Last summer I developed this Google Sheet and employed the help of our district content specialists, instructional specialists and instructional technology specialists to plan social media content for the summer using the themes below. (I try to update the themes regularly, so you’ll see different hashtags in the document linked above.) It was awesome to have a diverse range of posts and it really made my job a lot easier to have quality, targeted content ready to go.
Stay in School Sunday
It’s no secret that I love all things Google, so a Google Sheet felt like the obvious choice for this task. Plus, it’s so easy to give access to staff who can help me and I know the document is always live and up-to-date. I even built in a little character counter to keep our posts “Twitter friendly.” It’s simple and basic, but it works!!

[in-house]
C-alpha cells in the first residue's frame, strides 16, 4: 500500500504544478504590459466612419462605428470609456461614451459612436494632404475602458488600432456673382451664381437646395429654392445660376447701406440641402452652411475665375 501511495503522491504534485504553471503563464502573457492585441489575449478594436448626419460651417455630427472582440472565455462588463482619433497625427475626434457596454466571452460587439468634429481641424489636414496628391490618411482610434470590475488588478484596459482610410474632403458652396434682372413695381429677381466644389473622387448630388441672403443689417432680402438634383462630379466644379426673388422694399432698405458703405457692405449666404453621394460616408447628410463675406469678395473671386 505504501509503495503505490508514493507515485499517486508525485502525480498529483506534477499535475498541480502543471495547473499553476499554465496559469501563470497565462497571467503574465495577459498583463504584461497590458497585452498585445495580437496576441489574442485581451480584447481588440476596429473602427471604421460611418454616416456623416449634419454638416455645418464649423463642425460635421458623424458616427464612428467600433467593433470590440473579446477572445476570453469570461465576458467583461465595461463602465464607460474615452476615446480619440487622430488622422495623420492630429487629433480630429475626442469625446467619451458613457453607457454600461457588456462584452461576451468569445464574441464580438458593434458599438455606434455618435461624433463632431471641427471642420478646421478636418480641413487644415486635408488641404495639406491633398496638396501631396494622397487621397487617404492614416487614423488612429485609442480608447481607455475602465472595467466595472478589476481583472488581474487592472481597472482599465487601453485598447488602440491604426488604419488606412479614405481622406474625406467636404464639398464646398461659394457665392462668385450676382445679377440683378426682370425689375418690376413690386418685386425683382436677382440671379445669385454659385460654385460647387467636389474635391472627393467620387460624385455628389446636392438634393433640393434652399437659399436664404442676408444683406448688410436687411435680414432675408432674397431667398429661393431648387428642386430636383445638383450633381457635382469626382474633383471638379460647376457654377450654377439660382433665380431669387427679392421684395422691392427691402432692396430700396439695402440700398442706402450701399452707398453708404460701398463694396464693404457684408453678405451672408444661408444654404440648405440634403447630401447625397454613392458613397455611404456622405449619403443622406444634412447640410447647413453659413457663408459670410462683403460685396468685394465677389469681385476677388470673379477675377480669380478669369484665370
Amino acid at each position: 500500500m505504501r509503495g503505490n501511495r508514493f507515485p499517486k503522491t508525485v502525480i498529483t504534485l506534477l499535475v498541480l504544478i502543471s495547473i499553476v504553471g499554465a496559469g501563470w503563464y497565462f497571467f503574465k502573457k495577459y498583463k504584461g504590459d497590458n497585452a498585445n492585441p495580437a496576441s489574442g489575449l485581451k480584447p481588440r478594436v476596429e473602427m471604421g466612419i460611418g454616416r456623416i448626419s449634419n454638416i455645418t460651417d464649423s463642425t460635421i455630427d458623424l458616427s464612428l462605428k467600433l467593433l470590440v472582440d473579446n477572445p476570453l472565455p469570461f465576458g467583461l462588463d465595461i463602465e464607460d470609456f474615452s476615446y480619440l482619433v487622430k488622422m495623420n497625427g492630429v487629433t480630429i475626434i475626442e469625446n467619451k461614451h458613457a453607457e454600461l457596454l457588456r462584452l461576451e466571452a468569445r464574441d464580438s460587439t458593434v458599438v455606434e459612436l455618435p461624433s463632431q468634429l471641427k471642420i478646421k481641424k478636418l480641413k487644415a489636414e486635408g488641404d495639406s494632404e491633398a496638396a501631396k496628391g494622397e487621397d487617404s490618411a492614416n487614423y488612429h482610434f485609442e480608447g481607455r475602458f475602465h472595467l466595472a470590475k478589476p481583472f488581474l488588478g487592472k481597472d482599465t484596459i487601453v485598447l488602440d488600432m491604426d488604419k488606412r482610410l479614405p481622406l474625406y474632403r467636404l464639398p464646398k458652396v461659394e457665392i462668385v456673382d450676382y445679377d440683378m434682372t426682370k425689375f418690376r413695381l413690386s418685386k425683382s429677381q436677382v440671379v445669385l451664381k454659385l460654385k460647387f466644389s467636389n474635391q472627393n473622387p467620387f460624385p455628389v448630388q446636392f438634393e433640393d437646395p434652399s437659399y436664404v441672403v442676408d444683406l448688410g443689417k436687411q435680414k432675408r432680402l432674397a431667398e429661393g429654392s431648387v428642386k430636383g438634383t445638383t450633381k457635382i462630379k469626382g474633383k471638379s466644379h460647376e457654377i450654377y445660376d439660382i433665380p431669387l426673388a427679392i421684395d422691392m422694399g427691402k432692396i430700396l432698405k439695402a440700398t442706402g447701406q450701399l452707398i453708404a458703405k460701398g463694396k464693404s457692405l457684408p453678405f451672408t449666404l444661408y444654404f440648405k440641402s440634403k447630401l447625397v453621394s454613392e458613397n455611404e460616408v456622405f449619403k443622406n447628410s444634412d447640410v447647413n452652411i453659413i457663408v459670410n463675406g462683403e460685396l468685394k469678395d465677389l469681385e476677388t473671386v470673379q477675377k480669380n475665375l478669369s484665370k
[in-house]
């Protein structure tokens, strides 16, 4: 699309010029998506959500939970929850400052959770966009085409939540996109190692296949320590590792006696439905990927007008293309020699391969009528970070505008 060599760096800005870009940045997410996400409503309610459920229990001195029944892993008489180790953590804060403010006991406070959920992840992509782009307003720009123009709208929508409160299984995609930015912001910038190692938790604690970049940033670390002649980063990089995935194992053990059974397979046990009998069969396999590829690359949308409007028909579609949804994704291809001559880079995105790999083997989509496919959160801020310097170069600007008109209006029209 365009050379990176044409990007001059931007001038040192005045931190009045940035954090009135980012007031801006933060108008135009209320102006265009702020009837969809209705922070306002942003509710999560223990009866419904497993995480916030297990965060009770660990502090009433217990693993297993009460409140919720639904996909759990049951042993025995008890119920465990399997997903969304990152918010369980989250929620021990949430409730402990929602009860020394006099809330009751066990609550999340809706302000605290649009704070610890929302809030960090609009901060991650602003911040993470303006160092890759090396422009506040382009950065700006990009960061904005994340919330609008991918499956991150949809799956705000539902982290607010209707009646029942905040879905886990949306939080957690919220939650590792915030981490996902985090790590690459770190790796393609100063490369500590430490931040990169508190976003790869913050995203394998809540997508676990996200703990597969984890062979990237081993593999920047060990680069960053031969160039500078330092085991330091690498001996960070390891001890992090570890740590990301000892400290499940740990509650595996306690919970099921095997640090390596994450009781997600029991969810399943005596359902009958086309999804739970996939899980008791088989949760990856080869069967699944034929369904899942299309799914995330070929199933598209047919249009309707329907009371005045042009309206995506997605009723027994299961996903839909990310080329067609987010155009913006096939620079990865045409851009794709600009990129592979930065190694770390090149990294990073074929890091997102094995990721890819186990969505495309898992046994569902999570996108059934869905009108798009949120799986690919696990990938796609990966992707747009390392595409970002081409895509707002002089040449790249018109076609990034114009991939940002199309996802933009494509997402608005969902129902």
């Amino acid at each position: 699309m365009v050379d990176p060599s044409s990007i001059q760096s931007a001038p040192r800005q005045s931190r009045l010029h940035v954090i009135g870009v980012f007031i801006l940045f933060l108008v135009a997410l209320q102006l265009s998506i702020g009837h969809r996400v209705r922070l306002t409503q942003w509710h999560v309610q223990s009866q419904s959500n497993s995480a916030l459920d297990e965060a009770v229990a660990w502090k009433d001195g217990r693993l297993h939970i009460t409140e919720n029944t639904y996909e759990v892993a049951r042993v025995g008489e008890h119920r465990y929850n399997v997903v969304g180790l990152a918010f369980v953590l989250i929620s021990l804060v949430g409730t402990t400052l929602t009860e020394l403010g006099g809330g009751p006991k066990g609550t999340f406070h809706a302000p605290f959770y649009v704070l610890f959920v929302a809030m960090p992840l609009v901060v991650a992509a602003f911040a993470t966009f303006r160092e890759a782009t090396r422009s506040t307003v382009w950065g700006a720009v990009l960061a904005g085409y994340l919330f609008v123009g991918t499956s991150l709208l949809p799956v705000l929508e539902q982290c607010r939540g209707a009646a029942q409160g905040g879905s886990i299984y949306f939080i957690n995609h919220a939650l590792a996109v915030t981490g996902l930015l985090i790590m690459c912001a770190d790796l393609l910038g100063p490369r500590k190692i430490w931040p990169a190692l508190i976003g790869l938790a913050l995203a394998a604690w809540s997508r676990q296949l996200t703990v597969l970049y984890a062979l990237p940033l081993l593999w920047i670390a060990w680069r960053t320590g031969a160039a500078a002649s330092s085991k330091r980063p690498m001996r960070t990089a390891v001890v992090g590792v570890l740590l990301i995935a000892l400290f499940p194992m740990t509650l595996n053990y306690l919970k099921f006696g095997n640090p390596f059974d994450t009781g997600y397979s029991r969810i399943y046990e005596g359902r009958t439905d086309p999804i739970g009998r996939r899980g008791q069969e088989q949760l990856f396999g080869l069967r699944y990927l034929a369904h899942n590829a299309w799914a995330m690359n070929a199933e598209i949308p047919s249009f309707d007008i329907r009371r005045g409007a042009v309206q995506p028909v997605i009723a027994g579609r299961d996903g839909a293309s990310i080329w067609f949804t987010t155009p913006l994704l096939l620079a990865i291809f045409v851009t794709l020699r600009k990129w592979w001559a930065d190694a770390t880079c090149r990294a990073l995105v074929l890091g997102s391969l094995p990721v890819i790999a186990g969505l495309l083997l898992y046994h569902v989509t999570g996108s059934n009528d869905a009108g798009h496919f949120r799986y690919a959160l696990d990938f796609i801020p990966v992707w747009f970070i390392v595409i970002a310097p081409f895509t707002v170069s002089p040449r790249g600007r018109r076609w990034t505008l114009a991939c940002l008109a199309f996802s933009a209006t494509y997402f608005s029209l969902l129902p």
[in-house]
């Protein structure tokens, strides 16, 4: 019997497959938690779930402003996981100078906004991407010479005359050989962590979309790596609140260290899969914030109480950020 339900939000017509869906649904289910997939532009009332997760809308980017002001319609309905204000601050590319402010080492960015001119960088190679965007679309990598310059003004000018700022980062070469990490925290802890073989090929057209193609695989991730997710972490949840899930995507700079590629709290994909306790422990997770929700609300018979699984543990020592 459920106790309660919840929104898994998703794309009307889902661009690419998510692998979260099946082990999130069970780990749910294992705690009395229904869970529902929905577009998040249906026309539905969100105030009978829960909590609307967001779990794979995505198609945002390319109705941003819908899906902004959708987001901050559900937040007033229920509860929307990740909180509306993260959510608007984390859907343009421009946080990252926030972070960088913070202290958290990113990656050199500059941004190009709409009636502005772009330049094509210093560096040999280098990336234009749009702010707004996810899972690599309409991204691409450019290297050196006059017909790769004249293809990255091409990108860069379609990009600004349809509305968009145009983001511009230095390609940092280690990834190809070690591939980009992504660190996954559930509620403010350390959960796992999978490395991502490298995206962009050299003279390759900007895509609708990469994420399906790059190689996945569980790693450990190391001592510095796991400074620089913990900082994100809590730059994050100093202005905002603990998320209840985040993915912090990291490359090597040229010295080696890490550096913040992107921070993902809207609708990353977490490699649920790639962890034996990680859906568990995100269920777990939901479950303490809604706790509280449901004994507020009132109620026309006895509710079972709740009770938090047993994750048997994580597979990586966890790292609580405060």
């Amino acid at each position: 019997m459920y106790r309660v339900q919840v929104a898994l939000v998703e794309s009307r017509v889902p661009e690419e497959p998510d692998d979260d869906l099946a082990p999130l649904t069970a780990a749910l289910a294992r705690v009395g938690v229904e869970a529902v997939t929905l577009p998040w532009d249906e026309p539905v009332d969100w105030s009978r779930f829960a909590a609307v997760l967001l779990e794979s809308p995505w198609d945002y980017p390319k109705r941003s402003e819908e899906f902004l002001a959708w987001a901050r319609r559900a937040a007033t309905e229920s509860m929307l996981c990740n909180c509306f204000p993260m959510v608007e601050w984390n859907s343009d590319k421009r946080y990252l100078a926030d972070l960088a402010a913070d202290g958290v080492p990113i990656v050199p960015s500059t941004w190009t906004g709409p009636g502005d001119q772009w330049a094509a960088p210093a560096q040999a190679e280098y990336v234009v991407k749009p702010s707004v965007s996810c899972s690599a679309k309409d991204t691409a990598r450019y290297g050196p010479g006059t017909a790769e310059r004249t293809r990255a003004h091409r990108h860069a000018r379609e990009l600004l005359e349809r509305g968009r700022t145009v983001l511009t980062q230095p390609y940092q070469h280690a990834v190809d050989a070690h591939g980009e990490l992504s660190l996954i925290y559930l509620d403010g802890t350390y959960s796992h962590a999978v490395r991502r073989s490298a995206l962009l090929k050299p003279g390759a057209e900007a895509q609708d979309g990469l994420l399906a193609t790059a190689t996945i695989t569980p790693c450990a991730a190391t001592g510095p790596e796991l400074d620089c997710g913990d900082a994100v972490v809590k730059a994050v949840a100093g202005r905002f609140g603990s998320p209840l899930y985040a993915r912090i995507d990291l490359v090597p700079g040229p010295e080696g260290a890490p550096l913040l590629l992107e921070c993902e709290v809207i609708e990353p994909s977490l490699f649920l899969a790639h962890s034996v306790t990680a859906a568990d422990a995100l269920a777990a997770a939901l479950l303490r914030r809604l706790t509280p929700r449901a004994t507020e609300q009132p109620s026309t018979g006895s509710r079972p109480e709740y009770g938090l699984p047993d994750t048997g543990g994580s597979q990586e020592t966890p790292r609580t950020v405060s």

Do you have a social media content planner that is working for you? Share it in the comments below!
I have an awesome superintendent who totally understands the power of a handwritten note and he LOVES Bitmoji! Seeing as I aspire to only communicate with Bitmojis, I have had a blast putting these postcards together for multiple occasions. Staff members and students LOVE to receive these, and they are so easy to make using Canva.
I love sharing documents on this blog that you can use, so I took this concept to Google Slides so you can make a copy and create your own customized 4×6 Bitmoji postcards. Click here for the slides (go to File > Make a Copy to create your own!).